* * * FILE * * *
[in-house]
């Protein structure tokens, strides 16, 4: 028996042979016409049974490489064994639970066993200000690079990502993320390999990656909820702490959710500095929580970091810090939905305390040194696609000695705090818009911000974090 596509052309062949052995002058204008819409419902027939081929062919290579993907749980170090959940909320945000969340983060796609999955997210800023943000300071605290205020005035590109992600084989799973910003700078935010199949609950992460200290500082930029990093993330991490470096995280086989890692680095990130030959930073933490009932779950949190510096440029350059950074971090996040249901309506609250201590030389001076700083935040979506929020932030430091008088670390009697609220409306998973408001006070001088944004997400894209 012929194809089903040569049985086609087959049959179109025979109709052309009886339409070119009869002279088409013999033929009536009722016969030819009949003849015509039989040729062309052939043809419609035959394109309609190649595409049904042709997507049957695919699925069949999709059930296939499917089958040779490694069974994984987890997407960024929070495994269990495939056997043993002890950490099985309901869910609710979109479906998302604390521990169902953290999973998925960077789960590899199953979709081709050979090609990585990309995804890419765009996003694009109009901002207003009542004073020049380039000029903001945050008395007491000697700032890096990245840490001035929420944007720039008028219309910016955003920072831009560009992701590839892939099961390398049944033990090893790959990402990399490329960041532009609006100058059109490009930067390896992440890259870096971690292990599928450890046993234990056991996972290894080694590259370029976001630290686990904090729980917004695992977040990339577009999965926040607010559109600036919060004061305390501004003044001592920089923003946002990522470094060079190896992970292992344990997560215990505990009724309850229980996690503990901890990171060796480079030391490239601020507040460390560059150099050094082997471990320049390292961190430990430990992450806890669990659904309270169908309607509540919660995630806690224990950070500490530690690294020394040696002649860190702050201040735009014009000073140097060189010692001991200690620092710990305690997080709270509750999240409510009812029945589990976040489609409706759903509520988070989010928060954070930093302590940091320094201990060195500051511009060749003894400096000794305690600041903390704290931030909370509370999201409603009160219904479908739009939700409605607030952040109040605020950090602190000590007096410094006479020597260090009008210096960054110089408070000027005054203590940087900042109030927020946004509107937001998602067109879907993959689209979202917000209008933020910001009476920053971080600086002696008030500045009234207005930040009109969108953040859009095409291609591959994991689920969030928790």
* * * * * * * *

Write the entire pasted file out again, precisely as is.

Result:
[in-house]
């Protein structure tokens, strides 16, 4: 028996042979016409049974490489064994639970066993200000690079990502993320390999990656909820702490959710500095929580970091810090939905305390040194696609000695705090818009911000974090 596509052309062949052995002058204008819409419902027939081929062919290579993907749980170090959940909320945000969340983060796609999955997210800023943000300071605290205020005035590109992600084989799973910003700078935010199949609950992460200290500082930029990093993330991490470096995280086989890692680095990130030959930073933490009932779950949190510096440029350059950074971090996040249901309506609250201590030389001076700083935040979506929020932030430091008088670390009697609220409306998973408001006070001088944004997400894209 012929194809089903040569049985086609087959049959179109025979109709052309009886339409070119009869002279088409013999033929009536009722016969030819009949003849015509039989040729062309052939043809419609035959394109309609190649595409049904042709997507049957695919699925069949999709059930296939499917089958040779490694069974994984987890997407960024929070495994269990495939056997043993002890950490099985309901869910609710979109479906998302604390521990169902953290999973998925960077789960590899199953979709081709050979090609990585990309995804890419765009996003694009109009901002207003009542004073020049380039000029903001945050008395007491000697700032890096990245840490001035929420944007720039008028219309910016955003920072831009560009992701590839892939099961390398049944033990090893790959990402990399490329960041532009609006100058059109490009930067390896992440890259870096971690292990599928450890046993234990056991996972290894080694590259370029976001630290686990904090729980917004695992977040990339577009999965926040607010559109600036919060004061305390501004003044001592920089923003946002990522470094060079190896992970292992344990997560215990505990009724309850229980996690503990901890990171060796480079030391490239601020507040460390560059150099050094082997471990320049390292961190430990430990992450806890669990659904309270169908309607509540919660995630806690224990950070500490530690690294020394040696002649860190702050201040735009014009000073140097060189010692001991200690620092710990305690997080709270509750999240409510009812029945589990976040489609409706759903509520988070989010928060954070930093302590940091320094201990060195500051511009060749003894400096000794305690600041903390704290931030909370509370999201409603009160219904479908739009939700409605607030952040109040605020950090602190000590007096410094006479020597260090009008210096960054110089408070000027005054203590940087900042109030927020946004509107937001998602067109879907993959689209979202917000209008933020910001009476920053971080600086002696008030500045009234207005930040009109969108953040859009095409291609591959994991689920969030928790």